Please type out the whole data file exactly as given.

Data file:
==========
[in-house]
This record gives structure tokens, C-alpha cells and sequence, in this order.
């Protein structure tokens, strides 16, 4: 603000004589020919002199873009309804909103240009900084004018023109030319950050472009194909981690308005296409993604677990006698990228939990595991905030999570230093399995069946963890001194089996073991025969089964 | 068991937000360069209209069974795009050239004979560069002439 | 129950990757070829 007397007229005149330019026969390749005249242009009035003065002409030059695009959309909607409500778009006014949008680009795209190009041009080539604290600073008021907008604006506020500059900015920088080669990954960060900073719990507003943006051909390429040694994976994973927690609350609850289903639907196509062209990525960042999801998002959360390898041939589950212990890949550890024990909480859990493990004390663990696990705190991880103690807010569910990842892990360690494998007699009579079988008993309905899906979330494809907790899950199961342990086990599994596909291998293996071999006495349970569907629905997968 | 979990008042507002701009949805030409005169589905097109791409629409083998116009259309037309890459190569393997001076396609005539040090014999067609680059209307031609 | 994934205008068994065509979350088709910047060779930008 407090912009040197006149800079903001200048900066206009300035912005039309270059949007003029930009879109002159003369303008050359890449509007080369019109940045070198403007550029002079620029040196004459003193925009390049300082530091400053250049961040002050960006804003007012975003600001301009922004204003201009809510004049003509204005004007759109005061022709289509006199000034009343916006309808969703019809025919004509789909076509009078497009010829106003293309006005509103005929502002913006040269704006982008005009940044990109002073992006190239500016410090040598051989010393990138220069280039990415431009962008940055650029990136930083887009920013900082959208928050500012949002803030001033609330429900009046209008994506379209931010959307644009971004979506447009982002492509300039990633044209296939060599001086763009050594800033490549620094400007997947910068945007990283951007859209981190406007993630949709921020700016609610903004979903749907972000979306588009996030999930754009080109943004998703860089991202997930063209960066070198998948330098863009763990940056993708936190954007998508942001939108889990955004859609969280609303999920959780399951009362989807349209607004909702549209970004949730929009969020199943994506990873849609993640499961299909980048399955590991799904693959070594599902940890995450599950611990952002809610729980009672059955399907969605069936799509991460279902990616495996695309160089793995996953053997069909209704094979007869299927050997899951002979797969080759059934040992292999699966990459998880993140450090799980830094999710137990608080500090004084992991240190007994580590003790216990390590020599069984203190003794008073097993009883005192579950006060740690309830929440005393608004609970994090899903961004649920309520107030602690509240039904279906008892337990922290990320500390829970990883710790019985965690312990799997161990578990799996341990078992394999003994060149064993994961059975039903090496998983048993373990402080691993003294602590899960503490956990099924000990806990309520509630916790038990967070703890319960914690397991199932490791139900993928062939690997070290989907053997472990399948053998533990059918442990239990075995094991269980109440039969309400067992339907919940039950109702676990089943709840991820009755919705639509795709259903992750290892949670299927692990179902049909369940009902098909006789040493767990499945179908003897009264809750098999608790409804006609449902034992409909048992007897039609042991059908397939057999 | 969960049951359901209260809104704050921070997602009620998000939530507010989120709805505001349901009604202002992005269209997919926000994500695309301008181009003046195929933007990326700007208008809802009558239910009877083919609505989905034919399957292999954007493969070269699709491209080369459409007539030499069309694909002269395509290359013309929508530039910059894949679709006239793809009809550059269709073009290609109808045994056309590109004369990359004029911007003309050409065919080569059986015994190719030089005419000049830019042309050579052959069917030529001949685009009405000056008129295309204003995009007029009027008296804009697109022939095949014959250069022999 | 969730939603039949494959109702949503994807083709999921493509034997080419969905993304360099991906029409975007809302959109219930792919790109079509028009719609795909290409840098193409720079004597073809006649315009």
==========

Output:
[in-house]
This record gives structure tokens, C-alpha cells and sequence, in this order.
């Protein structure tokens, strides 16, 4: 603000004589020919002199873009309804909103240009900084004018023109030319950050472009194909981690308005296409993604677990006698990228939990595991905030999570230093399995069946963890001194089996073991025969089964 | 068991937000360069209209069974795009050239004979560069002439 | 129950990757070829 007397007229005149330019026969390749005249242009009035003065002409030059695009959309909607409500778009006014949008680009795209190009041009080539604290600073008021907008604006506020500059900015920088080669990954960060900073719990507003943006051909390429040694994976994973927690609350609850289903639907196509062209990525960042999801998002959360390898041939589950212990890949550890024990909480859990493990004390663990696990705190991880103690807010569910990842892990360690494998007699009579079988008993309905899906979330494809907790899950199961342990086990599994596909291998293996071999006495349970569907629905997968 | 979990008042507002701009949805030409005169589905097109791409629409083998116009259309037309890459190569393997001076396609005539040090014999067609680059209307031609 | 994934205008068994065509979350088709910047060779930008 407090912009040197006149800079903001200048900066206009300035912005039309270059949007003029930009879109002159003369303008050359890449509007080369019109940045070198403007550029002079620029040196004459003193925009390049300082530091400053250049961040002050960006804003007012975003600001301009922004204003201009809510004049003509204005004007759109005061022709289509006199000034009343916006309808969703019809025919004509789909076509009078497009010829106003293309006005509103005929502002913006040269704006982008005009940044990109002073992006190239500016410090040598051989010393990138220069280039990415431009962008940055650029990136930083887009920013900082959208928050500012949002803030001033609330429900009046209008994506379209931010959307644009971004979506447009982002492509300039990633044209296939060599001086763009050594800033490549620094400007997947910068945007990283951007859209981190406007993630949709921020700016609610903004979903749907972000979306588009996030999930754009080109943004998703860089991202997930063209960066070198998948330098863009763990940056993708936190954007998508942001939108889990955004859609969280609303999920959780399951009362989807349209607004909702549209970004949730929009969020199943994506990873849609993640499961299909980048399955590991799904693959070594599902940890995450599950611990952002809610729980009672059955399907969605069936799509991460279902990616495996695309160089793995996953053997069909209704094979007869299927050997899951002979797969080759059934040992292999699966990459998880993140450090799980830094999710137990608080500090004084992991240190007994580590003790216990390590020599069984203190003794008073097993009883005192579950006060740690309830929440005393608004609970994090899903961004649920309520107030602690509240039904279906008892337990922290990320500390829970990883710790019985965690312990799997161990578990799996341990078992394999003994060149064993994961059975039903090496998983048993373990402080691993003294602590899960503490956990099924000990806990309520509630916790038990967070703890319960914690397991199932490791139900993928062939690997070290989907053997472990399948053998533990059918442990239990075995094991269980109440039969309400067992339907919940039950109702676990089943709840991820009755919705639509795709259903992750290892949670299927692990179902049909369940009902098909006789040493767990499945179908003897009264809750098999608790409804006609449902034992409909048992007897039609042991059908397939057999 | 969960049951359901209260809104704050921070997602009620998000939530507010989120709805505001349901009604202002992005269209997919926000994500695309301008181009003046195929933007990326700007208008809802009558239910009877083919609505989905034919399957292999954007493969070269699709491209080369459409007539030499069309694909002269395509290359013309929508530039910059894949679709006239793809009809550059269709073009290609109808045994056309590109004369990359004029911007003309050409065919080569059986015994190719030089005419000049830019042309050579052959069917030529001949685009009405000056008129295309204003995009007029009027008296804009697109022939095949014959250069022999 | 969730939603039949494959109702949503994807083709999921493509034997080419969905993304360099991906029409975007809302959109219930792919790109079509028009719609795909290409840098193409720079004597073809006649315009």